The following post is shared by Lunchbox Love® Mom Panel Leader Heather Reinhard.
My son is the kind of kid that wears his heart on his sleeve. I suppose you could say he received the gene that shows every emotion all over his face, even when he tries to conceal it. So when he walked out of basketball practice with sadness in his eyes, I knew something happened.
He didn’t speak a word about it at first. Once we reached the car, he slowly opened the door, climbed inside and solemnly looked out the window. As we drove away, he began to ask some questions.
“Mom, how come I’m not good at basketball? Why does it come easy for all of those other kids? Why is it every time I shoot the ball toward the basket, it just never goes in? Why can’t I be like the other kids on my team?”
As a parent, it was hard to hear those words; words of discouragement – words that demonstrate sheer obstacles and feelings of melancholy.
I told him not everyone is good at something on the first try. I shared tons of relevant life experiences and the old adage of how “practice makes perfect.” More importantly, we talked about the significance of not giving up.
“But Mom, I feel like giving up. The more I try, the harder it seems for me. And no matter how much effort I put into it each week, I feel like I’m just not good enough.”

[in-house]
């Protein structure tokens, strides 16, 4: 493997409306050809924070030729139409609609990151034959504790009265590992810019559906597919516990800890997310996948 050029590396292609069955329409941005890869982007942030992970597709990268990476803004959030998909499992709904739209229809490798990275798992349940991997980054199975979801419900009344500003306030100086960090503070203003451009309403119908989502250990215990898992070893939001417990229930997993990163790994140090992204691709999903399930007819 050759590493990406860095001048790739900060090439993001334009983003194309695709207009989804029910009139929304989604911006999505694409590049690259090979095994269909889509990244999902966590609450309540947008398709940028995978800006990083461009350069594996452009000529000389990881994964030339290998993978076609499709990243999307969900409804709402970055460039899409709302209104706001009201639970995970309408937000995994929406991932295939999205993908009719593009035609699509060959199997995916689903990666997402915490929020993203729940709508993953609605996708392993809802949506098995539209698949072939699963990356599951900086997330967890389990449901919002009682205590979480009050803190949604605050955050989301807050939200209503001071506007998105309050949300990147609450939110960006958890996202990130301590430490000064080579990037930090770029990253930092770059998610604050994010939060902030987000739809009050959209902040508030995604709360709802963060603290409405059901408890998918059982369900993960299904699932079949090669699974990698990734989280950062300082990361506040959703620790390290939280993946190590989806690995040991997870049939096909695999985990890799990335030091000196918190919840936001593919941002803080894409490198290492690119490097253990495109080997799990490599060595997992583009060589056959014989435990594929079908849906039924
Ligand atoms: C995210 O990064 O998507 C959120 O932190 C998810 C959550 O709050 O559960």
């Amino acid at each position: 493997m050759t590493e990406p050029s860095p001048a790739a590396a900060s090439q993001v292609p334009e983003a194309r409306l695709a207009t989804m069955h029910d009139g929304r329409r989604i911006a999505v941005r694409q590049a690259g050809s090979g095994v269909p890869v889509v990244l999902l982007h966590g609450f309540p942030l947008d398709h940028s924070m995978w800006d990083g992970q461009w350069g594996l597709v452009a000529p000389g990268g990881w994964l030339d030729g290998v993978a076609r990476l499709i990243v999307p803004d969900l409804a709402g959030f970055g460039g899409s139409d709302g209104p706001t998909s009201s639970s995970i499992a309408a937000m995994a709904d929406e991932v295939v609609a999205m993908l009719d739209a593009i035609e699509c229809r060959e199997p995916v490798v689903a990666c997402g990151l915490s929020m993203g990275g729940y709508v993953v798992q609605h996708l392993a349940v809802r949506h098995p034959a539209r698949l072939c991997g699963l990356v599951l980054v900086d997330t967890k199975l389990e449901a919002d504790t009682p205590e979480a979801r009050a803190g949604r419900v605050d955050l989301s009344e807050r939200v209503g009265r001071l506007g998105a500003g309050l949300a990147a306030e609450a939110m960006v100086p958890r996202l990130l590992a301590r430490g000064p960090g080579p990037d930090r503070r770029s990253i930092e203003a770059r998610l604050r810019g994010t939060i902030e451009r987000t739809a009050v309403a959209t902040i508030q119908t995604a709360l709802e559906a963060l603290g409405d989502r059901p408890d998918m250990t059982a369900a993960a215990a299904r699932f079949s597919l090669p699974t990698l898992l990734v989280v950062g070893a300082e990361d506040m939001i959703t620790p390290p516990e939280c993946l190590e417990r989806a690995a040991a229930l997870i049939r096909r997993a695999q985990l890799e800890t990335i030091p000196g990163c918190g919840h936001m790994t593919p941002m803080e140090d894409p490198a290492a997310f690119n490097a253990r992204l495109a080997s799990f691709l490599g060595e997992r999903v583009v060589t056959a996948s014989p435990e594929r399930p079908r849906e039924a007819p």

As we continued to drive home, I shared another secret with my son. I described a time in my life when I was his age and fell upon the same kind of stumbling block. I entered a sport where other kids were light years ahead of me – but none of that stopped me. It actually made me want to work harder.
We all make mistakes, nobody is perfect. And we’re certainly not going to be the very best at everything we do – so the trick is to find an activity that we are super passionate about and work hard toward attaining some of those goals.
In preparation for the next basketball practice, I told my son to focus on his strengths. For example, he is great at defending the ball so he should focus energy on building this skill while practicing dribbling and throwing the ball into the basket. Eventually with hours of effort and hard work, he’ll learn to construct those weaknesses and turn them into strengths.
By keeping a positive attitude and not giving up, I am hoping he sees the importance of sticking to something he started regardless of how hard it may seem in the process. There are many cards from Lunchbox Love® that express this exact sentiment.
Perhaps my son will remember our conversation in the car about not giving up – especially the next time he throws a basket and scores.